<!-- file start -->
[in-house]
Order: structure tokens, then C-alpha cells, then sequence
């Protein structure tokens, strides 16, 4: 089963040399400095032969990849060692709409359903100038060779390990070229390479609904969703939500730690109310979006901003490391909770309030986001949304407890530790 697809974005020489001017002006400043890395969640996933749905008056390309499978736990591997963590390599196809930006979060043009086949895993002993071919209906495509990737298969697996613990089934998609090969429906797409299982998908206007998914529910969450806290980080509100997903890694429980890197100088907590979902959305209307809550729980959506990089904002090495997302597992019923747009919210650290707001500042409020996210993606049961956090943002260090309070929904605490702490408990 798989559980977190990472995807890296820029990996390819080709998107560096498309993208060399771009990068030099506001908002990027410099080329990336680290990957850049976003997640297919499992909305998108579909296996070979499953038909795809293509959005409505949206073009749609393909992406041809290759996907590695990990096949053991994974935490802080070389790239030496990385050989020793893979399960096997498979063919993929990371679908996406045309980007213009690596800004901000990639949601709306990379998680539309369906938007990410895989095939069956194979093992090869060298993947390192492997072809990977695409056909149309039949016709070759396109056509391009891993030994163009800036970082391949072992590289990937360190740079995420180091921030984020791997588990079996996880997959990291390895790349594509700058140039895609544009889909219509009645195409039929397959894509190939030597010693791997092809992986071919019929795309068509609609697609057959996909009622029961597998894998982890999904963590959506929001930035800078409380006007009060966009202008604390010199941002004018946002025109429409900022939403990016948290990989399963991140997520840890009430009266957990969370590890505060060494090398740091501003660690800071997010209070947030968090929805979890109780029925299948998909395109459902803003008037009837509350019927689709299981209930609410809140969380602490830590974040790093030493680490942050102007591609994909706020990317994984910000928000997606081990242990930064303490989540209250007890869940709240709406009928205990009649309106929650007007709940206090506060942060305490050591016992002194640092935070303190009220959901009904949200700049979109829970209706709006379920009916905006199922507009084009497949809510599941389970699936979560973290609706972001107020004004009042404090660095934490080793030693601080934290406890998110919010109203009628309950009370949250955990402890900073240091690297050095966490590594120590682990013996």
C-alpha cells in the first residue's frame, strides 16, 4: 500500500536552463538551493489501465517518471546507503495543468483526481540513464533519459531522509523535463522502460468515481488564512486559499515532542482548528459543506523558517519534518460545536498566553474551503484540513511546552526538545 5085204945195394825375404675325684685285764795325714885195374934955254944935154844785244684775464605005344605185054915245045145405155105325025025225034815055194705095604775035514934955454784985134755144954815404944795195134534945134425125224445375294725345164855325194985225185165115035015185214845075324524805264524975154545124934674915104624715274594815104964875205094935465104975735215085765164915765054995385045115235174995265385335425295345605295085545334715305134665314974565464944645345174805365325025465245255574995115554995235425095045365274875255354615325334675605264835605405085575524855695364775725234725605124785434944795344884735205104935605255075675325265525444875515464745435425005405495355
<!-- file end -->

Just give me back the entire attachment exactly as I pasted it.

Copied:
[in-house]
Order: structure tokens, then C-alpha cells, then sequence
């Protein structure tokens, strides 16, 4: 089963040399400095032969990849060692709409359903100038060779390990070229390479609904969703939500730690109310979006901003490391909770309030986001949304407890530790 697809974005020489001017002006400043890395969640996933749905008056390309499978736990591997963590390599196809930006979060043009086949895993002993071919209906495509990737298969697996613990089934998609090969429906797409299982998908206007998914529910969450806290980080509100997903890694429980890197100088907590979902959305209307809550729980959506990089904002090495997302597992019923747009919210650290707001500042409020996210993606049961956090943002260090309070929904605490702490408990 798989559980977190990472995807890296820029990996390819080709998107560096498309993208060399771009990068030099506001908002990027410099080329990336680290990957850049976003997640297919499992909305998108579909296996070979499953038909795809293509959005409505949206073009749609393909992406041809290759996907590695990990096949053991994974935490802080070389790239030496990385050989020793893979399960096997498979063919993929990371679908996406045309980007213009690596800004901000990639949601709306990379998680539309369906938007990410895989095939069956194979093992090869060298993947390192492997072809990977695409056909149309039949016709070759396109056509391009891993030994163009800036970082391949072992590289990937360190740079995420180091921030984020791997588990079996996880997959990291390895790349594509700058140039895609544009889909219509009645195409039929397959894509190939030597010693791997092809992986071919019929795309068509609609697609057959996909009622029961597998894998982890999904963590959506929001930035800078409380006007009060966009202008604390010199941002004018946002025109429409900022939403990016948290990989399963991140997520840890009430009266957990969370590890505060060494090398740091501003660690800071997010209070947030968090929805979890109780029925299948998909395109459902803003008037009837509350019927689709299981209930609410809140969380602490830590974040790093030493680490942050102007591609994909706020990317994984910000928000997606081990242990930064303490989540209250007890869940709240709406009928205990009649309106929650007007709940206090506060942060305490050591016992002194640092935070303190009220959901009904949200700049979109829970209706709006379920009916905006199922507009084009497949809510599941389970699936979560973290609706972001107020004004009042404090660095934490080793030693601080934290406890998110919010109203009628309950009370949250955990402890900073240091690297050095966490590594120590682990013996």
C-alpha cells in the first residue's frame, strides 16, 4: 500500500536552463538551493489501465517518471546507503495543468483526481540513464533519459531522509523535463522502460468515481488564512486559499515532542482548528459543506523558517519534518460545536498566553474551503484540513511546552526538545 5085204945195394825375404675325684685285764795325714885195374934955254944935154844785244684775464605005344605185054915245045145405155105325025025225034815055194705095604775035514934955454784985134755144954815404944795195134534945134425125224445375294725345164855325194985225185165115035015185214845075324524805264524975154545124934674915104624715274594815104964875205094935465104975735215085765164915765054995385045115235174995265385335425295345605295085545334715305134665314974565464944645345174805365325025465245255574995115554995235425095045365274875255354615325334675605264835605405085575524855695364775725234725605124785434944795344884735205104935605255075675325265525444875515464745435425005405495355